In late March every year music revenue figures are released to the public showing what the previous year looked like in terms of revenue. According to 2017’s close to two-thirds of the music industry’s revenue is made up of streaming. This shows that the music industry has undergone yet another transition, and we have now officially entered the era of streaming. What’s more, the industry’s economic growth has also reached new heights. Accelerating up from 9% to a strong 17% over the course of a year, streaming has now officially grown into a US$8.8 billion industry.
Through the Years
Music’s previous era was file downloads. Peaking in around 2012 downloads, mostly from iTunes, surpassed revenue earned from CDs. This amounted to over 40% of the industry revenue which came to roughly US$3 billion. At this point, CDs had dropped by almost 80%! This was around the time that Spotify celebrated its first year in the United States and also when digital radio started getting overtaken by on-demand streaming.
On-Demand Streaming Full Speed Ahead
Despite its sudden massive popularity, music downloads started declining around 2012 as CDs fell even further into obscurity. On-demand streaming started picking up momentum. As always, Apple was ahead of the pack with its launch of the Apple on-demand streaming service in 2015. By this time revenue earned from streaming was equal to that earned from downloads, a statistic that soon leapt to surpass downloads. In 2016 streaming became the number one revenue generator in the music industry and the following year on-demand streaming reached the top of the list with streaming platforms like Apple Music, Google Play and Spotify as the main earners. By pulling in a whopping US$4.8 billion which amounts to 55% of the music industry’s total revenue, on-demand streaming got to the very top of the game in 2017.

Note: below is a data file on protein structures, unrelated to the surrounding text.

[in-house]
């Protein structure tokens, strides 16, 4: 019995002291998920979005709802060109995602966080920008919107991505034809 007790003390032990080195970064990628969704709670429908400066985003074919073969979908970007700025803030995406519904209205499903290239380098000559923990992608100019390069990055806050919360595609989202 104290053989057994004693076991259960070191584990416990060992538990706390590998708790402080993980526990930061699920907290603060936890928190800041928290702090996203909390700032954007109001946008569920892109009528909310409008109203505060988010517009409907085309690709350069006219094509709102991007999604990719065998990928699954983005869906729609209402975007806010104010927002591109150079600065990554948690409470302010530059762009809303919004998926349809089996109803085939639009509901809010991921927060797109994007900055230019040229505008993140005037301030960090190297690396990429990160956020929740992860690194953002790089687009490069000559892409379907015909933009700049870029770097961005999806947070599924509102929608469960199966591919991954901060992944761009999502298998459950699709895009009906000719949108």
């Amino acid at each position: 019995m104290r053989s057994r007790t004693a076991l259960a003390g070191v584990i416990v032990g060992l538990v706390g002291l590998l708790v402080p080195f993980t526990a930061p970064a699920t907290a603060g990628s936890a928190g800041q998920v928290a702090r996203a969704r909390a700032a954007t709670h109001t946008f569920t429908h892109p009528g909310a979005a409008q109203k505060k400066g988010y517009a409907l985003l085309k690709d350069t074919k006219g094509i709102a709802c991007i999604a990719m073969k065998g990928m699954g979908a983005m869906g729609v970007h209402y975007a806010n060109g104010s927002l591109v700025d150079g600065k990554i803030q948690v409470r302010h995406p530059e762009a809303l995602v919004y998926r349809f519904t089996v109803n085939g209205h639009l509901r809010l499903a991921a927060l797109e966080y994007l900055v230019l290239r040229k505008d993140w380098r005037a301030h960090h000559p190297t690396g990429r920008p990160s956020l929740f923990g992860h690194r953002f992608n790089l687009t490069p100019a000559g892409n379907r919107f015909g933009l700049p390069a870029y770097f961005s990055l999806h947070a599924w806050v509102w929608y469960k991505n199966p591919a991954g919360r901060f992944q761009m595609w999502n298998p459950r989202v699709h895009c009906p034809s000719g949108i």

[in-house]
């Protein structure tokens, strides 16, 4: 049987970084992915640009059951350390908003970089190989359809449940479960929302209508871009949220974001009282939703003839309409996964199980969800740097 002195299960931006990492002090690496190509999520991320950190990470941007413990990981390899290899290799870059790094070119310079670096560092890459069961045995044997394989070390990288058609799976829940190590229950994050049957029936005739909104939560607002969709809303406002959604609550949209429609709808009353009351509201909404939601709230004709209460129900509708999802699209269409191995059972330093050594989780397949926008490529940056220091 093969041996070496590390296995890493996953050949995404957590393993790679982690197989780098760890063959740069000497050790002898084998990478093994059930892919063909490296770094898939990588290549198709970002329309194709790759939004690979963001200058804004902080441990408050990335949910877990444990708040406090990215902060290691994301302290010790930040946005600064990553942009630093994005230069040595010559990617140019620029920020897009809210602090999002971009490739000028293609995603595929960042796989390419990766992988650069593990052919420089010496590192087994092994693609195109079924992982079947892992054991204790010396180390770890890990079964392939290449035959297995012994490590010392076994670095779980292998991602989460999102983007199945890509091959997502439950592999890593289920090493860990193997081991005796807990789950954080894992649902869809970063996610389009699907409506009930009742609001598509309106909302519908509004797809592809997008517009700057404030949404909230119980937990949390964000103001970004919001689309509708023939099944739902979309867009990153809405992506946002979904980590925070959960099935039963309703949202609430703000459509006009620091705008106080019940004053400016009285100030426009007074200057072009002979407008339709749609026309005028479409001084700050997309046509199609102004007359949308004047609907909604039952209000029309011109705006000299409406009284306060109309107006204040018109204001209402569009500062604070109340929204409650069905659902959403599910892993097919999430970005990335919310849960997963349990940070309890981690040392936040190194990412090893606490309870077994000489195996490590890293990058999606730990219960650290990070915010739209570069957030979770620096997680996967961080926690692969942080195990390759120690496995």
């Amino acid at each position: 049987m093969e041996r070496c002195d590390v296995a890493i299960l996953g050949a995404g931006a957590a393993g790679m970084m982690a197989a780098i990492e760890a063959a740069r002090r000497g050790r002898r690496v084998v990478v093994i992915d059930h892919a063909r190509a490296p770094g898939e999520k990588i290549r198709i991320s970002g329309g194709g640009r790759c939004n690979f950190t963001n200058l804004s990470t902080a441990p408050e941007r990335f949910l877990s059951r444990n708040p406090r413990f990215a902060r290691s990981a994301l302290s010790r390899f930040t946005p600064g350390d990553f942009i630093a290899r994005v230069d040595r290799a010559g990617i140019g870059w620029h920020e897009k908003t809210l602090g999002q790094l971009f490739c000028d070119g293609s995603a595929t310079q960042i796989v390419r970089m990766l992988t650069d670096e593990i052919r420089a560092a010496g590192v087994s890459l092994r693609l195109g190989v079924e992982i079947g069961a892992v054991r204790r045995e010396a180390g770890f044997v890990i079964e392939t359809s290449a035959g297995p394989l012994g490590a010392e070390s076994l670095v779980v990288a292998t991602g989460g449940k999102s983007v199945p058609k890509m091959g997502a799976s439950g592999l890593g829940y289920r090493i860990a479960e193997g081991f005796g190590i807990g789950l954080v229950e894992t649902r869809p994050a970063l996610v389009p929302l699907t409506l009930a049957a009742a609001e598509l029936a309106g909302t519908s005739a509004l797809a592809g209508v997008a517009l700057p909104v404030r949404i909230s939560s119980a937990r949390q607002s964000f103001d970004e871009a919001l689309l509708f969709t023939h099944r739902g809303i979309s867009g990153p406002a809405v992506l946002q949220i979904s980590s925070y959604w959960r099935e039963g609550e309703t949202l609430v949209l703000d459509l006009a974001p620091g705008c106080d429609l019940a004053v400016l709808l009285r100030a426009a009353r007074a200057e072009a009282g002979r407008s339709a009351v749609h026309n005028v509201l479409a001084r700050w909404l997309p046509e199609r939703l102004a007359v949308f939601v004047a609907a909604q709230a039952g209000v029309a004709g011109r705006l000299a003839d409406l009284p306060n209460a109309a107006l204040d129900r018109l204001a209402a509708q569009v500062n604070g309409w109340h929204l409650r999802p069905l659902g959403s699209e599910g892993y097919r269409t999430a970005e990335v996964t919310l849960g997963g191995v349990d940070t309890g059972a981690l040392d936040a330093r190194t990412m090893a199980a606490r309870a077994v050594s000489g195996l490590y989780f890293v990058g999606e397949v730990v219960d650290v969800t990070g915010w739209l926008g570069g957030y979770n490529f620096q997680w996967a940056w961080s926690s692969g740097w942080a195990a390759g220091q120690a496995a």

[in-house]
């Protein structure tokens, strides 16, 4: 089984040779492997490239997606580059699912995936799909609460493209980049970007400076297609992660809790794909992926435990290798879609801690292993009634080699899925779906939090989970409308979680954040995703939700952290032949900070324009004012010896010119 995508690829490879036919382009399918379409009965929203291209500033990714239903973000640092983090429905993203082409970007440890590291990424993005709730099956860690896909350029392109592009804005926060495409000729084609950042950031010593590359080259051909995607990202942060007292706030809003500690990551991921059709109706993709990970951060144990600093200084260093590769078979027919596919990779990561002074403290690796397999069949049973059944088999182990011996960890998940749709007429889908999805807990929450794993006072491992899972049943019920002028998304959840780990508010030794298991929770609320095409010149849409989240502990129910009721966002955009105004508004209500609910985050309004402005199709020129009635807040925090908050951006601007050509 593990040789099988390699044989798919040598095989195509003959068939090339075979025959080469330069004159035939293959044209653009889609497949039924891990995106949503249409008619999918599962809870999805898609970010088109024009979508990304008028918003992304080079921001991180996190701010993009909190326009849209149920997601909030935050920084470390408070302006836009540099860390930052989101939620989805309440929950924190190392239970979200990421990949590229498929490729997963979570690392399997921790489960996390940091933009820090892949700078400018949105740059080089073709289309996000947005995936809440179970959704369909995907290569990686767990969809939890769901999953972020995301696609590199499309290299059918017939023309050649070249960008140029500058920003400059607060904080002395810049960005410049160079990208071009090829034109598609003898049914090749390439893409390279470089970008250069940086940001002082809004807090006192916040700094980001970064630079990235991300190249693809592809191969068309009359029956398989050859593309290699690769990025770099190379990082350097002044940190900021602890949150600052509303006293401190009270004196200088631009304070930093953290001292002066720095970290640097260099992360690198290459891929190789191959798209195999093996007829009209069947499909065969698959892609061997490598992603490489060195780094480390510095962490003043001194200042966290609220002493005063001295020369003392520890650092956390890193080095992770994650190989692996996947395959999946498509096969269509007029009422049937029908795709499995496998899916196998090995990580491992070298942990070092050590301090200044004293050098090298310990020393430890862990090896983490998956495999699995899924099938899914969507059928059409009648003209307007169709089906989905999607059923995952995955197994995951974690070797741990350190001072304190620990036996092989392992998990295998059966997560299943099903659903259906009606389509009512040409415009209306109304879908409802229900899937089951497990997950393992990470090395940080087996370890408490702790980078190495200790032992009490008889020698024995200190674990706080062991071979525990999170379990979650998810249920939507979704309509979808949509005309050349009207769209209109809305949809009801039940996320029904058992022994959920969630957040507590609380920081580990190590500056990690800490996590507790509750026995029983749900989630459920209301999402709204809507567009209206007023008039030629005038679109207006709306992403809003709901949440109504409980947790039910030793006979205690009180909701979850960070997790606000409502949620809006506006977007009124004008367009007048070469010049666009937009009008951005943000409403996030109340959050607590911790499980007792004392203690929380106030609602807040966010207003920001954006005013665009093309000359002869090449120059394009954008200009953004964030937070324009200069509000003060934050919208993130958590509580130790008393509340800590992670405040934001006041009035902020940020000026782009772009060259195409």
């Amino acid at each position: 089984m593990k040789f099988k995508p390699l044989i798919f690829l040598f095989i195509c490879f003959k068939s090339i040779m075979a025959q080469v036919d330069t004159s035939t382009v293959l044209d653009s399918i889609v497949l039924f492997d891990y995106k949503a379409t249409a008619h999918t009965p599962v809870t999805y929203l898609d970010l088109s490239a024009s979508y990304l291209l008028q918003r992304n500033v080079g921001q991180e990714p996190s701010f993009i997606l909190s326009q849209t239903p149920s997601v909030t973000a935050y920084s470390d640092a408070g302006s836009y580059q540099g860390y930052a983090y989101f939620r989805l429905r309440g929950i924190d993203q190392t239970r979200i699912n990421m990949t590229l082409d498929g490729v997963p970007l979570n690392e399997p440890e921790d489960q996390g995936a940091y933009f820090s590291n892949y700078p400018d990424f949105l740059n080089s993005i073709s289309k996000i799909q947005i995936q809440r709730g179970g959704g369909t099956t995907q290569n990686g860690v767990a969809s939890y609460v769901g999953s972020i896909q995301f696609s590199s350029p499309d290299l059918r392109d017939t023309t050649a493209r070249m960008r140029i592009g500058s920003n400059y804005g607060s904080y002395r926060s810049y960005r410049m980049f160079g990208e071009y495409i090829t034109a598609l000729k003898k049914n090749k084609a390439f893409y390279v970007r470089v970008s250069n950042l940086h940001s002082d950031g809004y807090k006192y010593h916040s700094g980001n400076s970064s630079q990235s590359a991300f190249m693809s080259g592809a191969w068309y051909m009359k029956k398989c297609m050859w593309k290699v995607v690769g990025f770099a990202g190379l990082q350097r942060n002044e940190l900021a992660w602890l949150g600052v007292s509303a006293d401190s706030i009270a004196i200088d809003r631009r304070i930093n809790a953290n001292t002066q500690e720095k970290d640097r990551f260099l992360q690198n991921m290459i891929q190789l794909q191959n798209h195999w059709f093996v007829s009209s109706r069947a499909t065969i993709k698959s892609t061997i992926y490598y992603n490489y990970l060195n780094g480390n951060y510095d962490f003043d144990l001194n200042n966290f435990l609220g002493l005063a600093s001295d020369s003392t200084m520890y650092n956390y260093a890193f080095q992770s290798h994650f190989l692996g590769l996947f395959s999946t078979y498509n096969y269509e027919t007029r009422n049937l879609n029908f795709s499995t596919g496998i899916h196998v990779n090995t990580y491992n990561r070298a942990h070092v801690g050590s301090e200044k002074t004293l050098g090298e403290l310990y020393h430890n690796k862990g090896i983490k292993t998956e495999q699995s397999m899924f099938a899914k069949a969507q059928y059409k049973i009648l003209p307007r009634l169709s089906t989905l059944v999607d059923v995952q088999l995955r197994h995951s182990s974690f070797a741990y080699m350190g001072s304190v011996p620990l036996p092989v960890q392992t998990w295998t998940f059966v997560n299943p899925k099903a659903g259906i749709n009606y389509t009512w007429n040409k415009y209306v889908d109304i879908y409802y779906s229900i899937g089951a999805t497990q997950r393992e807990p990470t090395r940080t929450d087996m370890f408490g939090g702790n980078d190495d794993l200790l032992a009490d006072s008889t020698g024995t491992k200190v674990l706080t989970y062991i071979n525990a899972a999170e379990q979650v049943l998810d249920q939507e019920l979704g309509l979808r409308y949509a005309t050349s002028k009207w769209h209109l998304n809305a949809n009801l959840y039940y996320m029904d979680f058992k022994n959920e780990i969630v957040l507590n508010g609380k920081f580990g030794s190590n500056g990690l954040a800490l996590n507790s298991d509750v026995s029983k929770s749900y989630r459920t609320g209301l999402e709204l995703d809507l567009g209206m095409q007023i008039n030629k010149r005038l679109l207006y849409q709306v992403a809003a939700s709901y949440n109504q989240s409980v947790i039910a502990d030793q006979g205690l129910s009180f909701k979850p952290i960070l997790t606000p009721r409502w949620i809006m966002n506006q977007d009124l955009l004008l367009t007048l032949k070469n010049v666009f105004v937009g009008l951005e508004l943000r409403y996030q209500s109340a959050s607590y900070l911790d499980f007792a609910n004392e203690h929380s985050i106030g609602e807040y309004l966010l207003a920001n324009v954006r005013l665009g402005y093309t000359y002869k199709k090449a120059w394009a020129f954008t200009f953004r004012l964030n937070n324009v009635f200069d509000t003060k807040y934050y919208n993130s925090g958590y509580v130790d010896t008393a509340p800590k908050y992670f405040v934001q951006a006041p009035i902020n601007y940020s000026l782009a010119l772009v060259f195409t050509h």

What the Future Holds
It’s clear that digital music platforms and services come and go. While we have no way of knowing whether on-demand streaming is facing imminent doom like its predecessors, the platform is at least helping to resolve the issue of revenue lost because of illegal file downloads. This, of course, does not include ad-supported on-demand streaming platforms like YouTube. Although it is by far the most popular streaming service, only around 14% of last year’s music revenue was generated by it. Then there is also the ‘human factor’ to consider. While the popularity of digital radio is drastically dropping, good old broadcast radio has been holding steady over the past few years. Vinyl records have made a massive comeback, and although it started declining several years ago, CDs are still bringing in at least US$1 a year – clearly people still like digital products they can hold in their hands. Who knows what this means for the future of music?